Fawns tagged as park’s deer population soars
Published 25/06/2014 | 13:14
A hundred new fawns will be leaping alongside the deer population in the Phoenix Park by the end of this month.
Efforts are now underway to tag the new arrivals to the herd so they can be easily identified.
Terry Moore, the park ranger and deer keeper in the Phoenix Park said: "We have been tagging them for the last 15 years. They all get an individual number and there is a different colour tag for each year.
"UCD have been studying the herds, and they also help with the tagging for research purposes. They can trace who the mother and the father was going back to the last 20 years," said Terry.
"The deer population was around 450, but at least 100 fawns will be born so it will be up to 550 at the end of the June."
It's the fawning season and 83 have been tagged so far.
"We don't get to tag them all because after a couple of weeks they are just too hard to catch," said Terry.
"When they are first born in the first couple of days, they are easy enough to catch. They are just lying there in the cover of nettles and thistles and high grass.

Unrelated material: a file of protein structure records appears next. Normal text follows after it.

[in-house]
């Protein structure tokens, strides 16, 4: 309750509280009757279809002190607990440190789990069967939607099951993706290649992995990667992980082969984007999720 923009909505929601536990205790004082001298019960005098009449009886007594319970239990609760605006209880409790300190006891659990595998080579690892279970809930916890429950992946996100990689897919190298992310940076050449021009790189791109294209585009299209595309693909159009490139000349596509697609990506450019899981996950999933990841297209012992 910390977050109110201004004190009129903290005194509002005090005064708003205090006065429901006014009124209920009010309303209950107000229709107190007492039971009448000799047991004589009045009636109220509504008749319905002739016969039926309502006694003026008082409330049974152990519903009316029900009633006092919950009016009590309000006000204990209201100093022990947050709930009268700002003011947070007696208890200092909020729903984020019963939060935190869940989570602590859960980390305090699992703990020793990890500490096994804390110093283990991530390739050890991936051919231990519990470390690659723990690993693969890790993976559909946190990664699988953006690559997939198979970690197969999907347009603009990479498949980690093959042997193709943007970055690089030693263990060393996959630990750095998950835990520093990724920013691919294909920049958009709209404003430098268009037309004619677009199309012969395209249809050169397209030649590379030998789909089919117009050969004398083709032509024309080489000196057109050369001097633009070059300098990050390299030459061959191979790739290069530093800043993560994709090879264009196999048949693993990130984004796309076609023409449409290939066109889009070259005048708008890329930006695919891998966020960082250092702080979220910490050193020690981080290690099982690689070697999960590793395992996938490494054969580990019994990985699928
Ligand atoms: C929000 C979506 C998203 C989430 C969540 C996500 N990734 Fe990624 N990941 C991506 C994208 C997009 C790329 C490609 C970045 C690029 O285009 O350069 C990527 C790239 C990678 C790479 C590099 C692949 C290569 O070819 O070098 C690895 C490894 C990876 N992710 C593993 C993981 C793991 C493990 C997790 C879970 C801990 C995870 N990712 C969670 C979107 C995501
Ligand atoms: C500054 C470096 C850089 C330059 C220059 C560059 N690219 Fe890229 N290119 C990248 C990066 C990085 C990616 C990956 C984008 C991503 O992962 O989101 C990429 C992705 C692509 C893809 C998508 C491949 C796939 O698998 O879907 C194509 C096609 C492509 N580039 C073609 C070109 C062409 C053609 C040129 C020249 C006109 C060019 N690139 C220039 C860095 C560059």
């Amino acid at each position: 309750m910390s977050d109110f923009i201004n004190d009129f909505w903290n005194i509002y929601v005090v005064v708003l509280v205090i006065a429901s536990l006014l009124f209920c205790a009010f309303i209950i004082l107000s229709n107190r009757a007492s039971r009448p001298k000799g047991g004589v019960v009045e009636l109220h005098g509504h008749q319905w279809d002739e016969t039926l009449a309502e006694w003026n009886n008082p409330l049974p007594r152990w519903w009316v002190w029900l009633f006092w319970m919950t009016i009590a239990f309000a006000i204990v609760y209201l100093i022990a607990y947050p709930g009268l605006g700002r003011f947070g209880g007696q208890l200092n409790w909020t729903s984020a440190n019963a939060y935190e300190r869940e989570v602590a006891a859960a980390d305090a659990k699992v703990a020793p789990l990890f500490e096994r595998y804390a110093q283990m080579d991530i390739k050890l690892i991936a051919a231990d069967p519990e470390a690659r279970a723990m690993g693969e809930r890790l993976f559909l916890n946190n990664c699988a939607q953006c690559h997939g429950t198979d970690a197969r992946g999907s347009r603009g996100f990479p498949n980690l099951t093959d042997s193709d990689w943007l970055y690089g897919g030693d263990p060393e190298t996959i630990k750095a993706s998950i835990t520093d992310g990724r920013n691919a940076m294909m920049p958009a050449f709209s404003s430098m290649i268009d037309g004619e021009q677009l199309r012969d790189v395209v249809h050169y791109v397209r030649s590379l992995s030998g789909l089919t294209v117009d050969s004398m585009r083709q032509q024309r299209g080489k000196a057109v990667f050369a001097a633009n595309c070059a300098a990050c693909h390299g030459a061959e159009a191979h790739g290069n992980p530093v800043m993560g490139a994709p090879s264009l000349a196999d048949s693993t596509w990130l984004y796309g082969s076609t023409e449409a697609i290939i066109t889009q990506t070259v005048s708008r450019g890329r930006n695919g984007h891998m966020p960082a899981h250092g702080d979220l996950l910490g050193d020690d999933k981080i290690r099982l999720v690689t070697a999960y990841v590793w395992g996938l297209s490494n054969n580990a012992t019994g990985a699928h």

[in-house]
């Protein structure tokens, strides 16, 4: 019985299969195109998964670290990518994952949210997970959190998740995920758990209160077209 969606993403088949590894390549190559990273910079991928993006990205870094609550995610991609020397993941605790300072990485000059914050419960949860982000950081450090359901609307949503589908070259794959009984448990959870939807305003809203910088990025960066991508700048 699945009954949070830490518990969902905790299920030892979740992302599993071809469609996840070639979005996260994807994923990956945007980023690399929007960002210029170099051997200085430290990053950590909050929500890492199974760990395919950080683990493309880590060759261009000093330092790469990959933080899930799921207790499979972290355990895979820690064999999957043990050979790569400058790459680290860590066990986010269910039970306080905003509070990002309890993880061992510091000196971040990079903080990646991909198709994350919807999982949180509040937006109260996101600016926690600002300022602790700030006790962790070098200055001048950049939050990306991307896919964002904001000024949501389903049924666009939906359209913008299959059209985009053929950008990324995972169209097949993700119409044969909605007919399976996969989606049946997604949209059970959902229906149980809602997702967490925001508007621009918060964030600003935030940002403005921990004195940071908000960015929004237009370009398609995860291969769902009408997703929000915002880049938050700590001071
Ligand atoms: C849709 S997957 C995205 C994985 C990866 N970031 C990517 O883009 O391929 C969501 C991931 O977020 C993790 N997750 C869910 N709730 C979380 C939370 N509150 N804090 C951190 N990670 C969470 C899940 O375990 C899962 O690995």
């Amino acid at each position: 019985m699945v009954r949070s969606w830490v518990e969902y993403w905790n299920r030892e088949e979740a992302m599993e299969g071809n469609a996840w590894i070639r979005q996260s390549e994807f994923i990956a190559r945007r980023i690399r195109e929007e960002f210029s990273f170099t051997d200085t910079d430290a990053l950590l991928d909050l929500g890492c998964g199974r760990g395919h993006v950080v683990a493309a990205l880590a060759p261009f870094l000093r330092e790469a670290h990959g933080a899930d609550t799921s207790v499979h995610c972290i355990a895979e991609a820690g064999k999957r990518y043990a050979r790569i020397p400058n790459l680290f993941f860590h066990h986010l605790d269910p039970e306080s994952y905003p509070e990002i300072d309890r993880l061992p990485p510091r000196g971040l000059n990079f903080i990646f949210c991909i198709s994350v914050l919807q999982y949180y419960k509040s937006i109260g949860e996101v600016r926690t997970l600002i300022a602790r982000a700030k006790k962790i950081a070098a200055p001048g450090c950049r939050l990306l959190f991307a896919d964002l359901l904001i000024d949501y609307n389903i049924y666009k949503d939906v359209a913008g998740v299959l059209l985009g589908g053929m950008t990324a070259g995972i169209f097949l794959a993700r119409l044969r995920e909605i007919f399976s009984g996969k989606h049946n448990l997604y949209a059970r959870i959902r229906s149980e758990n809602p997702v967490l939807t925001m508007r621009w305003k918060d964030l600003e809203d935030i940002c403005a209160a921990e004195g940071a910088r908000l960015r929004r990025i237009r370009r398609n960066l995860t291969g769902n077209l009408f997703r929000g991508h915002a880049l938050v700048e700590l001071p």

"The mother will go off and will leave the fawn there and come back periodically throughout the day, so the fawn can suckle. They can walk within hours of being born. After a week they are well able to jump and leap and run. When they are strong enough they will join their mothers."
The male herd occupy one side of the park on the east side down by the cricket grounds and soccer pitches, and the females occupy the west side of the park, which is the Chapelizod/Castleknock end. They only come together for the mating season.
The veterinary and zoology students from UCD help with the tagging.
"We use fishing nets," said Terry. "We walk a forensic line, two metres apart. When they are bit older we form a circle."
The tags go on two ears and the students take DNA samples, hair samples, tissue samples and weigh the fawn as well.
Meanwhile, the public are being asked not to move fawns if they find them and keep dogs on leashes in signposted areas.